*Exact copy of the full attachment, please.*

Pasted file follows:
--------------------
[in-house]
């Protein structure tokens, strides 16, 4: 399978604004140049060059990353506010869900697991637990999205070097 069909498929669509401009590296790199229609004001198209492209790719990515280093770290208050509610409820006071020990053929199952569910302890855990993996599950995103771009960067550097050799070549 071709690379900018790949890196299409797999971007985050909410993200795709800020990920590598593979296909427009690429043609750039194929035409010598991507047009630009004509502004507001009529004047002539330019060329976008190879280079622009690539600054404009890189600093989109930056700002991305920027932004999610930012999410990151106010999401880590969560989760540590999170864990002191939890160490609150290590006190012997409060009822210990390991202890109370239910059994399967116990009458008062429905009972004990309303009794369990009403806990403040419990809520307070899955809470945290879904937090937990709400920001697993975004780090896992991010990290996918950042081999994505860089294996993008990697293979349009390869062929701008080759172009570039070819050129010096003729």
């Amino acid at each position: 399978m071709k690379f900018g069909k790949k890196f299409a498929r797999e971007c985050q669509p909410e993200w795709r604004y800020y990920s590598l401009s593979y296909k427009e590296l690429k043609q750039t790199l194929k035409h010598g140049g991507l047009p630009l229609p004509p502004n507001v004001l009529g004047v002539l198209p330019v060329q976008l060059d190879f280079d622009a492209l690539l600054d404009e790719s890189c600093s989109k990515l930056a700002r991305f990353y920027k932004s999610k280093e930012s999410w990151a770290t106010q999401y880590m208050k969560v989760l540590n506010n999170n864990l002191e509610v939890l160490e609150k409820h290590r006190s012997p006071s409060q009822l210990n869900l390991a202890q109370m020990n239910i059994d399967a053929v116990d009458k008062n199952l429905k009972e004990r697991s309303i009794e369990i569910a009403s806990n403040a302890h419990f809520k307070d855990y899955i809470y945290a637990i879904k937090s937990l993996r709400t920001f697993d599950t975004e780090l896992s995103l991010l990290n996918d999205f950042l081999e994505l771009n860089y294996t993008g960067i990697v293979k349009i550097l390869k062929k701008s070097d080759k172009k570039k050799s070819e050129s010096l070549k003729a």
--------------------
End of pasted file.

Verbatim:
[in-house]
């Protein structure tokens, strides 16, 4: 399978604004140049060059990353506010869900697991637990999205070097 069909498929669509401009590296790199229609004001198209492209790719990515280093770290208050509610409820006071020990053929199952569910302890855990993996599950995103771009960067550097050799070549 071709690379900018790949890196299409797999971007985050909410993200795709800020990920590598593979296909427009690429043609750039194929035409010598991507047009630009004509502004507001009529004047002539330019060329976008190879280079622009690539600054404009890189600093989109930056700002991305920027932004999610930012999410990151106010999401880590969560989760540590999170864990002191939890160490609150290590006190012997409060009822210990390991202890109370239910059994399967116990009458008062429905009972004990309303009794369990009403806990403040419990809520307070899955809470945290879904937090937990709400920001697993975004780090896992991010990290996918950042081999994505860089294996993008990697293979349009390869062929701008080759172009570039070819050129010096003729």
């Amino acid at each position: 399978m071709k690379f900018g069909k790949k890196f299409a498929r797999e971007c985050q669509p909410e993200w795709r604004y800020y990920s590598l401009s593979y296909k427009e590296l690429k043609q750039t790199l194929k035409h010598g140049g991507l047009p630009l229609p004509p502004n507001v004001l009529g004047v002539l198209p330019v060329q976008l060059d190879f280079d622009a492209l690539l600054d404009e790719s890189c600093s989109k990515l930056a700002r991305f990353y920027k932004s999610k280093e930012s999410w990151a770290t106010q999401y880590m208050k969560v989760l540590n506010n999170n864990l002191e509610v939890l160490e609150k409820h290590r006190s012997p006071s409060q009822l210990n869900l390991a202890q109370m020990n239910i059994d399967a053929v116990d009458k008062n199952l429905k009972e004990r697991s309303i009794e369990i569910a009403s806990n403040a302890h419990f809520k307070d855990y899955i809470y945290a637990i879904k937090s937990l993996r709400t920001f697993d599950t975004e780090l896992s995103l991010l990290n996918d999205f950042l081999e994505l771009n860089y294996t993008g960067i990697v293979k349009i550097l390869k062929k701008s070097d080759k172009k570039k050799s070819e050129s010096l070549k003729a």